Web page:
Kathmandu, February 20, 2007

The Ministry of Education and Sports (MoES) today unveiled policies and regulations on education sector. The ministry stated that these documents would improve the quality of education in the country.

The ministry launched regulations including School Textbook Printing and Distribution Regulation 2063, Policy on Private Technical Colleges 2063, Regulation on Monitoring Activities Undertaken by Agencies under Education Ministry 2063 and Regulation on School Level Extra-curricular Activities 2063.

The policies endorsed by the ministry are the Regulation on Conducting Distance Education Programmes, National Curriculum Framework for School Education, Gender Mainstreaming Policy, Amendment on the Regulation of Community School Support Programme 2060 and Regulation on Providing Scholarships to 10 per cent Students in Private Schools.

Balananda Poudel, acting education secretary of Education Ministry, talking to the media at the ministry said implementation of the regulation on textbooks would help students get textbooks on time and in fair price.

The regulation has provided that private printing houses will also be given the opportunity to print the government prescribed textbooks. Janardan Nepal, director of Department of Education (DoE), said the DoE has already allocated money to the schools to acquire textbooks for the forthcoming academic year.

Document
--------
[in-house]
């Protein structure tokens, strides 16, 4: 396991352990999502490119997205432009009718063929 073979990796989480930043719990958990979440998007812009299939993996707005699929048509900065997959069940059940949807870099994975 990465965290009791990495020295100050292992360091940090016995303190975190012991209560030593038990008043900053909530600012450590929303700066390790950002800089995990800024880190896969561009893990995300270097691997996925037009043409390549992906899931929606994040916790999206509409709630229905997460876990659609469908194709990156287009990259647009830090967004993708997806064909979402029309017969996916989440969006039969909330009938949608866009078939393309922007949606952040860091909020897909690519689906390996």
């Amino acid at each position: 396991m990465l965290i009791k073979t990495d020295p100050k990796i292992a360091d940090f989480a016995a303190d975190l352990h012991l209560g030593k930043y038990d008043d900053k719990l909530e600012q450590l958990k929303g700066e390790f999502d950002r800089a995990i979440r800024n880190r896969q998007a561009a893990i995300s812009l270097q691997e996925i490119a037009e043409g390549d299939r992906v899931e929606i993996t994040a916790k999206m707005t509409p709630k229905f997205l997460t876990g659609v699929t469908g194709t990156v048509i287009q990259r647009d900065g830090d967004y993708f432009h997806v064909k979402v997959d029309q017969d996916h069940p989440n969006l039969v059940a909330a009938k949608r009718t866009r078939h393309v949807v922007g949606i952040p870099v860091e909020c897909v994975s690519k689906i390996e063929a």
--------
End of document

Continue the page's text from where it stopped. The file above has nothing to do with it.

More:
Hence, unlike previous years students in government schools across the nation will get textbooks on time in the coming year, he said.


Panic buying causes petroleum shortage

Panic buying by the consumers and uneven supply pattern by Nepal Oil Corporation (NOC) are aggravating the petroleum supply crisis in the valley.

Even though NOC, the sole supplier of petroleum products, claims that the petroleum supply has been raised to almost double, for the past couple of days, huge crowds was seen at the major petrol pumps in the valley.

The NOC officials say that short-supply has been felt for, especially petrol, within the core areas of the Kathmandu valley, due to panic in the consumers. “People have started stocking the petroleum products fearing that the supply could be disrupted any time which has caused an artificial shortage,” clarifies Ichha Bikram Thapa, spokesperson at the NOC. According

to him, NOC has supplied more than one-and-a-half times the normal demand in the Kathmandu valley on Sunday and on Tuesday.

NOC through its Thankot depot released 290,000 litres of petrol on Sunday and 276,000 litres on Tuesday, whereas the valley’s normal demand stands only at 1,80,000 litres a day. “It clearly shows that consumers have started hoarding petroleum products,”Thapa adds.